This picture represents a very charming and well-known view in the Nottingham Castle grounds, showing the ascent from the Castle Green to the Terrace which commands such a glorious prospect of the vale of the Trent.

The history of Nottingham Castle is full of interest, but unfortunately very little of the mediaeval fortress remains visible. After a long history as a royal palace and garrison it eventually accomplished its final work when it was held by the Parliamentarian forces under Colonel Hutchinson during the wars between King Charles and his Parliament. At the conclusion of hostilities it was 'slighted', and its usefulness as a place of arms was destroyed in the year 1651. Before the outbreak of hostilities it had been granted by James I. to the Earl of Rutland, and upon the Restoration it was inherited by the Duke of Buckingham who sold it in 1674 to the first Duke of Newcastle who at once commenced the erection of a great palace, the main portion of which remains to us to-day as Nottingham Castle Art Museum. The building was completed in 1679 and remained intact until 1831 when it was burned by the Reform Bill Rioters. The architectural details shown in this picture were part of the pleasure grounds of this Palace, and it is interesting to remember that it was completed in the same year that witnessed the passing of the Habeas Corpus Act.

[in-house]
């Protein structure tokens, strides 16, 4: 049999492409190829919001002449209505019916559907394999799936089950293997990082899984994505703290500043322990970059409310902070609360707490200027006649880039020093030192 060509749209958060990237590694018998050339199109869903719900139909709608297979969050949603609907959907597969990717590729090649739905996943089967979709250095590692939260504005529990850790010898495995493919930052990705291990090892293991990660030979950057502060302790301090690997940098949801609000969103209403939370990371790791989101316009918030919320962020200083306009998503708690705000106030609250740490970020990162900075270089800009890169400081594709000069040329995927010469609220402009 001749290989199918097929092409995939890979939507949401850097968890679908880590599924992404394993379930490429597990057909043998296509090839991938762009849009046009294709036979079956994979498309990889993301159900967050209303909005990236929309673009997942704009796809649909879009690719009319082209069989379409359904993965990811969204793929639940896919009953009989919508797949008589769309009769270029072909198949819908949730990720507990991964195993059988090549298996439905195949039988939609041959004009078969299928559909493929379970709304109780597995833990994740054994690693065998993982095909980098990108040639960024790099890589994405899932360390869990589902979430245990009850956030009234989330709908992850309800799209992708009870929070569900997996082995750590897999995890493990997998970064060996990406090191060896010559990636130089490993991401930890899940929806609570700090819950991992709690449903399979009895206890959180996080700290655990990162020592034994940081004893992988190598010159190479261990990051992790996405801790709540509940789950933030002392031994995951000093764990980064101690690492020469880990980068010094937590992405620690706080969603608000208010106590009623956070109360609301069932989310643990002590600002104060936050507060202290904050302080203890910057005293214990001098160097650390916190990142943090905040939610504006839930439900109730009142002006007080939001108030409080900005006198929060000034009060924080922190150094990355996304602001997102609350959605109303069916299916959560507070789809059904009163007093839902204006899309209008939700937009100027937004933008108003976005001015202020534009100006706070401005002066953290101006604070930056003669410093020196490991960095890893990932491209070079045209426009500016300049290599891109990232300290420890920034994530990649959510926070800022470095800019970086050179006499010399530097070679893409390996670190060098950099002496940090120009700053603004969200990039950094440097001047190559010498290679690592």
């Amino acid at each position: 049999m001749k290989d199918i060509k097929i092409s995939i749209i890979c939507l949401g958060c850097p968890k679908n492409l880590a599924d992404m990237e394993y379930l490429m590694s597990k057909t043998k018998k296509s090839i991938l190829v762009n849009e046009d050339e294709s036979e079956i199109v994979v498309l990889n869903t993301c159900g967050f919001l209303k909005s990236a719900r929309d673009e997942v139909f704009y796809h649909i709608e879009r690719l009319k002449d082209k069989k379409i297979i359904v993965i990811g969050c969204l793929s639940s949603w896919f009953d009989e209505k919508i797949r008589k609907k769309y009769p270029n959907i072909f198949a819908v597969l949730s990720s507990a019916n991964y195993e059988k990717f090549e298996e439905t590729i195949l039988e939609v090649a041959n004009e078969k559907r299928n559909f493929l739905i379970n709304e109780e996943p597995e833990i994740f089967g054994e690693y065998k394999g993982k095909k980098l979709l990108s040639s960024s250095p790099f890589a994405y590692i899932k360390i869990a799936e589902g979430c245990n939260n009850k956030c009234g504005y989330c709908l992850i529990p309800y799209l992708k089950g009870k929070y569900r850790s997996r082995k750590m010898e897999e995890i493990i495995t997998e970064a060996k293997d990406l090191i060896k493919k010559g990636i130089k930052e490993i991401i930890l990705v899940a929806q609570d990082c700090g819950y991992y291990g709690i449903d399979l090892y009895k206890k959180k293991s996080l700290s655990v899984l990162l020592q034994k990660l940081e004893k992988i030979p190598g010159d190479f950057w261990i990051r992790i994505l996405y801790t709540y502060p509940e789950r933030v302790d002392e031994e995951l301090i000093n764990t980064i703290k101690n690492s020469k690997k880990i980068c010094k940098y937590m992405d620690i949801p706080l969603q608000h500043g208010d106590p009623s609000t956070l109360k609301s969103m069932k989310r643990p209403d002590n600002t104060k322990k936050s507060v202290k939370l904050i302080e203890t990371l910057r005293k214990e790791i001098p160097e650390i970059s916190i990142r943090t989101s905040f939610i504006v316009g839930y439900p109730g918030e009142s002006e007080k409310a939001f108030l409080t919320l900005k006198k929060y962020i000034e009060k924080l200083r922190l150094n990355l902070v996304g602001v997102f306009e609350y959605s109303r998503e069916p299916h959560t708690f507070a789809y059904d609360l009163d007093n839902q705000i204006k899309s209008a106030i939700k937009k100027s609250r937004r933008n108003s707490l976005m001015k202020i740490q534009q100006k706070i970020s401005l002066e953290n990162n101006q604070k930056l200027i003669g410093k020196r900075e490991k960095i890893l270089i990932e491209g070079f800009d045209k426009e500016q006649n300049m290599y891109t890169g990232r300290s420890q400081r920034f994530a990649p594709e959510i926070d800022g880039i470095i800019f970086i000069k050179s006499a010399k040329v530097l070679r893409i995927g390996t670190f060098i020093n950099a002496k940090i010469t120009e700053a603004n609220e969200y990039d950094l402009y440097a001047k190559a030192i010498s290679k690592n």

In 1875 the building was acquired by the Nottingham Corporation on a long lease and restored and remodelled to its present condition, after which it was opened in 1878 by the late King Edward and his Queen Alexandra.